Offshoring: 5 crucial things to look out for when offshoring work

July 15, 2020

Offshoring tips from Enterprise League

Andy Lee, co-founder of Decade3, discusses the practice of offshoring and how to get the most out of it for your business.    

The practice of moving business processes offshore has become quite popular, as businesses and owners look to capitalise on different costs of labour as well as gain access to a greater talent pool. The challenging business environment that has resulted from the Covid-19 pandemic could further increase this trend, with many companies struggling with cash flow issues.

Despite widespread practice by companies, offshoring often brings negative connotations and is often blamed (sometimes unfairly) when things go wrong or businesses fail. The reality is that, like any other function, the success of offshoring comes down to how well a business is run and the decisions taken during its implementation.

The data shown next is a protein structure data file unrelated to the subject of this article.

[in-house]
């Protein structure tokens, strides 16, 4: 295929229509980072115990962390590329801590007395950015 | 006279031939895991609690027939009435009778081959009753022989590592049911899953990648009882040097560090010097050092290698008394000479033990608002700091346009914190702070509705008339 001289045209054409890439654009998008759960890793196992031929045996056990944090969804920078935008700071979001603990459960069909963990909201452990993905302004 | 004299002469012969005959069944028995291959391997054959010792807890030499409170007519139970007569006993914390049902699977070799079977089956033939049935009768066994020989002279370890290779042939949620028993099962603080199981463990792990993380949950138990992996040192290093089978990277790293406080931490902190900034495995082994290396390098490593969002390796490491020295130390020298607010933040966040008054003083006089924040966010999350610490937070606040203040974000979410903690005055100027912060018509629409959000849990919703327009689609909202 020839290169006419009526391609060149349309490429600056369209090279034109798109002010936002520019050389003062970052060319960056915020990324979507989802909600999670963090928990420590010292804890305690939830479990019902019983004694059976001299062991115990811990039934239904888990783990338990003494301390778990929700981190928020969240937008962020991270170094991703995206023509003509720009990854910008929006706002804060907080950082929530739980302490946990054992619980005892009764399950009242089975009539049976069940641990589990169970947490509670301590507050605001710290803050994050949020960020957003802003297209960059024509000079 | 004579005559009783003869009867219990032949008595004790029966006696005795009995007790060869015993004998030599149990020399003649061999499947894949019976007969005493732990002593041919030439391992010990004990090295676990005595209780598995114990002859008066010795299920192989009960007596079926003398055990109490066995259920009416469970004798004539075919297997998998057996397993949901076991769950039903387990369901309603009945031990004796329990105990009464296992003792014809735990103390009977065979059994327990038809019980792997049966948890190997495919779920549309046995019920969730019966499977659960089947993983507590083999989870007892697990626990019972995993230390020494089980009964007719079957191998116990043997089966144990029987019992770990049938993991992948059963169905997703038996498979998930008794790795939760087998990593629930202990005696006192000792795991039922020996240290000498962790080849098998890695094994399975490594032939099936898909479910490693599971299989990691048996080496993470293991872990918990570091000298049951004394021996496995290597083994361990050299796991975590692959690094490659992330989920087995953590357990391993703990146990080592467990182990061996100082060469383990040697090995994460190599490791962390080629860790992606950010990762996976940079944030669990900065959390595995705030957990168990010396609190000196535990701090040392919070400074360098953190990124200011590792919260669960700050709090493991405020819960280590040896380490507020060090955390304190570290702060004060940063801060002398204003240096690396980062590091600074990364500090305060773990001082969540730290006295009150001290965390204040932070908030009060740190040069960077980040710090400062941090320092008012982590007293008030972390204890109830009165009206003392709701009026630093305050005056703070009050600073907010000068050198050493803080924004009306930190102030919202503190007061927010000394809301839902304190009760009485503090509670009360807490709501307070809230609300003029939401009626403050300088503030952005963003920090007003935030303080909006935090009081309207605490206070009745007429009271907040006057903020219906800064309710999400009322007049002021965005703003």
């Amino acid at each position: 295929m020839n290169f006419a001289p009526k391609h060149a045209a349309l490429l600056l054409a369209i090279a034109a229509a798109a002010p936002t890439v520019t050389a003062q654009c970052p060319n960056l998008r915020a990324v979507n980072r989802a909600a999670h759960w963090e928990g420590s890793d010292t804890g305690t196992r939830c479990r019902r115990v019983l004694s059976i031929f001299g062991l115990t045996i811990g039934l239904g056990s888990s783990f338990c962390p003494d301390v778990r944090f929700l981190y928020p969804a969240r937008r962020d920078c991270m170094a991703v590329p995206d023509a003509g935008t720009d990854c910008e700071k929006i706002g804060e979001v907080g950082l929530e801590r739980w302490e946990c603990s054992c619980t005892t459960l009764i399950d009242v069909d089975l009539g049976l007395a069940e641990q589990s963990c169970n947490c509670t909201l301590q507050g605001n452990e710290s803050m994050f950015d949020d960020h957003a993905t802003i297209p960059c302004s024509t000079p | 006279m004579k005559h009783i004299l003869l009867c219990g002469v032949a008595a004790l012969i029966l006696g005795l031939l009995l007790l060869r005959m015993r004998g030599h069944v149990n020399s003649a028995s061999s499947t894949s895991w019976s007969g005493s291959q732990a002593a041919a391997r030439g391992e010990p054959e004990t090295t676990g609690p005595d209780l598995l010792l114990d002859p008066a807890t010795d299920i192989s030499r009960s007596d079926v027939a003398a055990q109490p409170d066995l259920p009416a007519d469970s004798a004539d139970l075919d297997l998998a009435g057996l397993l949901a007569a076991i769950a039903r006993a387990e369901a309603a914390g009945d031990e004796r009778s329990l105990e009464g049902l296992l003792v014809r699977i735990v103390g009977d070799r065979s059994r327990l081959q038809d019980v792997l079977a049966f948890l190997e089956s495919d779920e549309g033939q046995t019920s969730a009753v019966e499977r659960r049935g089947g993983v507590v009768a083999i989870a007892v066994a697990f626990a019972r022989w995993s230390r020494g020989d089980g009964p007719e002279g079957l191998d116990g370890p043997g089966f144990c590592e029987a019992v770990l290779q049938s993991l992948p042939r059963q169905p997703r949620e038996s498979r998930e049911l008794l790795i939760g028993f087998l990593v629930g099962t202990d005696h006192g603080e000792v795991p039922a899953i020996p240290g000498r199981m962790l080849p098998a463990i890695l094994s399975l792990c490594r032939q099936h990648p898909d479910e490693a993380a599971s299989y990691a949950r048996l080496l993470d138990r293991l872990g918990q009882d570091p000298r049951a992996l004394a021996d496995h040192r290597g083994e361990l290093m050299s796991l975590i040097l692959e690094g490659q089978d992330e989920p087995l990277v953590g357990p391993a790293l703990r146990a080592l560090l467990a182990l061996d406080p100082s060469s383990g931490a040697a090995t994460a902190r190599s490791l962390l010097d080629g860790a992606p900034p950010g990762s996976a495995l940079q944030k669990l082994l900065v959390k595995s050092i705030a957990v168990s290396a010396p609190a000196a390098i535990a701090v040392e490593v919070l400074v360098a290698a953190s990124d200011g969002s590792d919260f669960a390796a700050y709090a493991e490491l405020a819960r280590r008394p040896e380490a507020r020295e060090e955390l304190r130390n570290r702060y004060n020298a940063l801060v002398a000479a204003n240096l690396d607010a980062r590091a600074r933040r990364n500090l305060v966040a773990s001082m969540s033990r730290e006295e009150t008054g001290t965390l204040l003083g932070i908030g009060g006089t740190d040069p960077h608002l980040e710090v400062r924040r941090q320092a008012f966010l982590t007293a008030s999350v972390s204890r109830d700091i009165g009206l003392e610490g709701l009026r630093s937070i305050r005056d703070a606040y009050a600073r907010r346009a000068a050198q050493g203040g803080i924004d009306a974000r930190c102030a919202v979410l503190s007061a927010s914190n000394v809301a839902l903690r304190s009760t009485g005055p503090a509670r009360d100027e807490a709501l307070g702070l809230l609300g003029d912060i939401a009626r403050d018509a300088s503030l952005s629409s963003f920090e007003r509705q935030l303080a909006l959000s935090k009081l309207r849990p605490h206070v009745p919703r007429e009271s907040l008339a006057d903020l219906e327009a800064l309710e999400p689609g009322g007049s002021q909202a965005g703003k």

Methods to offshore work successfully

Below we’ll explain the steps you need to follow in order to offshore work successfully. Failing at at least one could greatly undermine the work.

Find a compatible service provider

Choosing the right offshore provider for your business is just as important (if not more) as employing a direct-hire in your office. Unfortunately, no amount of money or time can make up for skipping due diligence when it comes to this. Here are some areas of importance when it comes to selecting a potential offshore vendor:

Financial: Be very clear on price and levels of service. If the company is not able to describe or explain their services and costs to you, they’re probably not the right fit!

Skills: Verify that the company has the appropriate skills to execute the task at hand and if possible acquire references from previous projects or work. Check their ratings from review sites.